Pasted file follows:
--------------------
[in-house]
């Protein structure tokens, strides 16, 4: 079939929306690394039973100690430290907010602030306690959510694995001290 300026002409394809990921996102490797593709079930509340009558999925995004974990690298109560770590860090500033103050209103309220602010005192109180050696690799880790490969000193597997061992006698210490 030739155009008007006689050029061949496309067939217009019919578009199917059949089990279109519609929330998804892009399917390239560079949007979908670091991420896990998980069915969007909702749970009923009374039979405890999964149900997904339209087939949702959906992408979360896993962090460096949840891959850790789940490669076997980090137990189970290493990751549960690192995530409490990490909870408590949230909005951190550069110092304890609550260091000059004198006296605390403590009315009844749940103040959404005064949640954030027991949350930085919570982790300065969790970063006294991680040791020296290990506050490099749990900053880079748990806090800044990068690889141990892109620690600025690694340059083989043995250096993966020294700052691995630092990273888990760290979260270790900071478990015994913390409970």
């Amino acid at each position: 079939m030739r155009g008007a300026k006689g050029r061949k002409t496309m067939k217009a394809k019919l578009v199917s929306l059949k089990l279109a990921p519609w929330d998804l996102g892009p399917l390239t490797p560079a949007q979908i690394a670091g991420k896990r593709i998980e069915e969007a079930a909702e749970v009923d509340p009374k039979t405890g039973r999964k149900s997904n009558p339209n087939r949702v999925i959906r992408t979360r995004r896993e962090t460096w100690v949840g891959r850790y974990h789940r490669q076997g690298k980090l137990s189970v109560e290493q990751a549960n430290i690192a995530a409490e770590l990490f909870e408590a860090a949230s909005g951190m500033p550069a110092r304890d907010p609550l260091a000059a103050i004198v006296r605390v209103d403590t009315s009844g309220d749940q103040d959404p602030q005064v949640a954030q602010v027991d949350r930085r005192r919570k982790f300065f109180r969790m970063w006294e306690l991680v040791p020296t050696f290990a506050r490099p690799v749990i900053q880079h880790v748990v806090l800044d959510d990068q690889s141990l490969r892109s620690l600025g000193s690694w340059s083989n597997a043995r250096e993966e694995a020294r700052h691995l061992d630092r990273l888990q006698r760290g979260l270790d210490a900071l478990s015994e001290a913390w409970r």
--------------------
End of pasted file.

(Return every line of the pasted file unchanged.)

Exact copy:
[in-house]
């Protein structure tokens, strides 16, 4: 079939929306690394039973100690430290907010602030306690959510694995001290 300026002409394809990921996102490797593709079930509340009558999925995004974990690298109560770590860090500033103050209103309220602010005192109180050696690799880790490969000193597997061992006698210490 030739155009008007006689050029061949496309067939217009019919578009199917059949089990279109519609929330998804892009399917390239560079949007979908670091991420896990998980069915969007909702749970009923009374039979405890999964149900997904339209087939949702959906992408979360896993962090460096949840891959850790789940490669076997980090137990189970290493990751549960690192995530409490990490909870408590949230909005951190550069110092304890609550260091000059004198006296605390403590009315009844749940103040959404005064949640954030027991949350930085919570982790300065969790970063006294991680040791020296290990506050490099749990900053880079748990806090800044990068690889141990892109620690600025690694340059083989043995250096993966020294700052691995630092990273888990760290979260270790900071478990015994913390409970």
């Amino acid at each position: 079939m030739r155009g008007a300026k006689g050029r061949k002409t496309m067939k217009a394809k019919l578009v199917s929306l059949k089990l279109a990921p519609w929330d998804l996102g892009p399917l390239t490797p560079a949007q979908i690394a670091g991420k896990r593709i998980e069915e969007a079930a909702e749970v009923d509340p009374k039979t405890g039973r999964k149900s997904n009558p339209n087939r949702v999925i959906r992408t979360r995004r896993e962090t460096w100690v949840g891959r850790y974990h789940r490669q076997g690298k980090l137990s189970v109560e290493q990751a549960n430290i690192a995530a409490e770590l990490f909870e408590a860090a949230s909005g951190m500033p550069a110092r304890d907010p609550l260091a000059a103050i004198v006296r605390v209103d403590t009315s009844g309220d749940q103040d959404p602030q005064v949640a954030q602010v027991d949350r930085r005192r919570k982790f300065f109180r969790m970063w006294e306690l991680v040791p020296t050696f290990a506050r490099p690799v749990i900053q880079h880790v748990v806090l800044d959510d990068q690889s141990l490969r892109s620690l600025g000193s690694w340059s083989n597997a043995r250096e993966e694995a020294r700052h691995l061992d630092r990273l888990q006698r760290g979260l270790d210490a900071l478990s015994e001290a913390w409970r």